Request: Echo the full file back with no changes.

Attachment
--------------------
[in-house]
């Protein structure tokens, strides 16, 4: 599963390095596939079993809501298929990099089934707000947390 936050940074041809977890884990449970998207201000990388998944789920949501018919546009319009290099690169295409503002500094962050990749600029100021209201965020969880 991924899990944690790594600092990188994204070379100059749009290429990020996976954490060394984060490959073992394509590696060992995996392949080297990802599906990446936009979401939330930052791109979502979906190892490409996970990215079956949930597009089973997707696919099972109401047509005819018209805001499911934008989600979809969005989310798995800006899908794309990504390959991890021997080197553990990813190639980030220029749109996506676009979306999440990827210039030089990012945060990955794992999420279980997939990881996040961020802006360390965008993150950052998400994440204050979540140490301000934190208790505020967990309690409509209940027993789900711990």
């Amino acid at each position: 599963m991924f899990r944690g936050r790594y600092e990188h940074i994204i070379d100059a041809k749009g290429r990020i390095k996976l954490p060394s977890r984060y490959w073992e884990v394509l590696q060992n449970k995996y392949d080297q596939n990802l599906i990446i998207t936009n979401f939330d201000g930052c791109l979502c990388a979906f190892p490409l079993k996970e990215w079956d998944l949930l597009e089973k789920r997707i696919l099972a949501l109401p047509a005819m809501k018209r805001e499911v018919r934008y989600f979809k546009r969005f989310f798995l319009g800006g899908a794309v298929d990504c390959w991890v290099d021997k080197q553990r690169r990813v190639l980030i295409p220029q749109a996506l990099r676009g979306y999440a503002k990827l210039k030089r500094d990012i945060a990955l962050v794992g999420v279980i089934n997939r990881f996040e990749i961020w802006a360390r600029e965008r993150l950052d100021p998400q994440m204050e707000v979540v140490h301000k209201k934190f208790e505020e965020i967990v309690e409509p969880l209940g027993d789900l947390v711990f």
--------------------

[in-house]
């Protein structure tokens, strides 16, 4: 599963390095596939079993809501298929990099089934707000947390 936050940074041809977890884990449970998207201000990388998944789920949501018919546009319009290099690169295409503002500094962050990749600029100021209201965020969880 991924899990944690790594600092990188994204070379100059749009290429990020996976954490060394984060490959073992394509590696060992995996392949080297990802599906990446936009979401939330930052791109979502979906190892490409996970990215079956949930597009089973997707696919099972109401047509005819018209805001499911934008989600979809969005989310798995800006899908794309990504390959991890021997080197553990990813190639980030220029749109996506676009979306999440990827210039030089990012945060990955794992999420279980997939990881996040961020802006360390965008993150950052998400994440204050979540140490301000934190208790505020967990309690409509209940027993789900711990």
């Amino acid at each position: 599963m991924f899990r944690g936050r790594y600092e990188h940074i994204i070379d100059a041809k749009g290429r990020i390095k996976l954490p060394s977890r984060y490959w073992e884990v394509l590696q060992n449970k995996y392949d080297q596939n990802l599906i990446i998207t936009n979401f939330d201000g930052c791109l979502c990388a979906f190892p490409l079993k996970e990215w079956d998944l949930l597009e089973k789920r997707i696919l099972a949501l109401p047509a005819m809501k018209r805001e499911v018919r934008y989600f979809k546009r969005f989310f798995l319009g800006g899908a794309v298929d990504c390959w991890v290099d021997k080197q553990r690169r990813v190639l980030i295409p220029q749109a996506l990099r676009g979306y999440a503002k990827l210039k030089r500094d990012i945060a990955l962050v794992g999420v279980i089934n997939r990881f996040e990749i961020w802006a360390r600029e965008r993150l950052d100021p998400q994440m204050e707000v979540v140490h301000k209201k934190f208790e505020e965020i967990v309690e409509p969880l209940g027993d789900l947390v711990f």